Summer, a season synonymous with trips to the beach and days spent poolside, has its fair share of hazards – namely the increasingly high temperatures. The county and municipality have tips and advice for beating the summer heat.
A lot of Gloucester County’s workings come from the office of emergency management, a department coordinated by Dennis McNulty. The office of emergency management trains and prepares to respond to or prevent all types of disasters ranging from natural to man-caused, including terroristic acts.
This includes heatwaves, something that could affect the county.
“Standard recommendations are drink plenty of fluid, stay in an air-conditioned room,” he said. “If you work outdoors, try to limit time and take breaks. If you’re exercising or work involves strenuous activity, work in the morning or evening. Recognize the signs of heat exhaustion and heat stroke, wear loose-fitting clothing. I can’t stress enough to cover yourself from the sun and drink plenty of fluids.”
The signs of heat stroke are a throbbing headache, dizziness or light-headedness, lack of sweating despite the heat, muscle weakness or cramps, nausea and vomiting, a rapid heartbeat, either strong or weak, and rapid or shallow breathing.
The office of emergency management monitors the National Weather Service website to receive data on the forecasts. If they recognize a heatwave and want to issue a heat advisory, they will inform their colleagues in emergency management at the local level. From there, residents can check the Deptford Township social media accounts and its website, deptford-nj.org.
An added measure to combat the heat at the county level is offering free box fans to senior citizens. If interested, call (856) 384-6900 for more information or visit the division of senior services located at 115 Budd Blvd. in West Deptford.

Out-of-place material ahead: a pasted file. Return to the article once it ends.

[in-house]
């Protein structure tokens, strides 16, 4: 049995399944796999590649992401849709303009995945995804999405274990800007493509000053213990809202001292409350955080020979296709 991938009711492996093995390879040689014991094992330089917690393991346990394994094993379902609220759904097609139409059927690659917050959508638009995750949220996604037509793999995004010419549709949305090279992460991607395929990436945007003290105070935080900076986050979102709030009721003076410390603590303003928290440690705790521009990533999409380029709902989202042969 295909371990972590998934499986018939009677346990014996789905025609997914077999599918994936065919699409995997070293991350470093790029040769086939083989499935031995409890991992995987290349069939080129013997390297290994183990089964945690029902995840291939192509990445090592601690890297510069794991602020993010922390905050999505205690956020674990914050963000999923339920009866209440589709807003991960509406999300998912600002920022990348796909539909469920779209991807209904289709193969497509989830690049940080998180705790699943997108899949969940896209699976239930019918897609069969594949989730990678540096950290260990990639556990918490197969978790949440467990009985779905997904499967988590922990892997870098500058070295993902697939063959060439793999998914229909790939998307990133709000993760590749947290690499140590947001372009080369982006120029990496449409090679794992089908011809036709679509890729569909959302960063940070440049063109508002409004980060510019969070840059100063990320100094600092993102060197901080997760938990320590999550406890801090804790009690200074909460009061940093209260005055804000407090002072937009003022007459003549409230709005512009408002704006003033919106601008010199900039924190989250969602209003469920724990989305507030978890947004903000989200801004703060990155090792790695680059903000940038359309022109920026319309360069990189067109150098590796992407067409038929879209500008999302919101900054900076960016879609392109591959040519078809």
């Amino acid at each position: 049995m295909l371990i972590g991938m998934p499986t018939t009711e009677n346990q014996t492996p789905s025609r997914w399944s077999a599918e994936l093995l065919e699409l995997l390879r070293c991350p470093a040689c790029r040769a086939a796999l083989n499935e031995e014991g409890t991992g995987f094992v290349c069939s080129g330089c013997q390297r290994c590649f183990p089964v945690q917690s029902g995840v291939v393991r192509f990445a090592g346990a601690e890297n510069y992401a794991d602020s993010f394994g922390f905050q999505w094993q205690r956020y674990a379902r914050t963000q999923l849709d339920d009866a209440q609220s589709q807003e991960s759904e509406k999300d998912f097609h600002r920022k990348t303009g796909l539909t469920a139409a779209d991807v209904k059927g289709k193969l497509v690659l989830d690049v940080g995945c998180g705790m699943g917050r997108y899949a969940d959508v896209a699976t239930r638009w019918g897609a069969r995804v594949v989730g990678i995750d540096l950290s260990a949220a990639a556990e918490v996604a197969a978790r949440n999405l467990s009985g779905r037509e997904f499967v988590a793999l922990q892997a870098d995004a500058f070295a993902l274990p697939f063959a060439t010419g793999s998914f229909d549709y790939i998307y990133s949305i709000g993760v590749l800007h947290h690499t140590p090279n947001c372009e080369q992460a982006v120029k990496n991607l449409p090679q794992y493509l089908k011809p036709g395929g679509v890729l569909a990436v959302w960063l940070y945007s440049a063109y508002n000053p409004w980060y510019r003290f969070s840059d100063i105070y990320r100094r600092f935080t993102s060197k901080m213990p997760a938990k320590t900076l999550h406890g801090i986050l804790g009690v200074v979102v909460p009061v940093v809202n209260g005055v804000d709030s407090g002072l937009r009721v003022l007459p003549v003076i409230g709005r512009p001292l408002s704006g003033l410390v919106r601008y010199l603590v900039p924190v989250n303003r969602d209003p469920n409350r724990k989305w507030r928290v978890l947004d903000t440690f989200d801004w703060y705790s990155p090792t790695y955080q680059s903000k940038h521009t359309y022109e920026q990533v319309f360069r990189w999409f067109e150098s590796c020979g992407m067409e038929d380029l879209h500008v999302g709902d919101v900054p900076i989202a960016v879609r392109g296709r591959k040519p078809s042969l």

Capt. Ian McShane, the administrative bureau commander of the Deptford Township Police Department, has a two-word recommendation for beating the summer heat.
“Avoid it,” he joked via email.
Sure, sticking inside if you have central air-conditioning is a wise move. But what if you lose power? What if your older neighbor up the street doesn’t have an effective air-conditioning unit?
“Embrace the sense of community and look after one another,” McShane said. “If you have an elderly neighbor or one in poor health, check-in on them. As always, if there appears to be a situation beyond your control, call for assistance – police, fire, and medical services are there for you.”
As McShane mentioned, the elderly are especially at risk during heatwaves.
“Having a medical background, I can tell you that dehydration decreases the body’s ability to regulate its temp – so without proper hydration the body is more at risk to develop heat illness,” he said. “Like dehydration, as we age the body is naturally less efficient in regulating its temperature so seniors are especially at risk. Coupled with chronic medical conditions, some medications, salt-restricted diets …. older adults should be particularly aware of the effects that excessive heat can have on the body.”
Deptford residents are welcome any time at the First Baptist Church of Jericho (981 Mail Ave., 856-357-1706) to cool off, McShane said. You can also call the police station directly (856-845-5300) if you need help and 9-1-1, of course, in the event of an emergency. Deptford Township’s Emergency Medical Services can also be reached by phone (856-845-6473) and email (firstname.lastname@example.org).
For more information on the office of emergency management within the county at large, there is a Facebook page titled “Gloucester County Emergency Management.” The county offers a phone application residents can download called “Gloucester RU Ready” that posts the same information that goes to the Facebook page as well as sends alerts or notifications. When in doubt, visit the county website www.co.gloucester.nj.us.
Ryan Lawrence contributed to this story.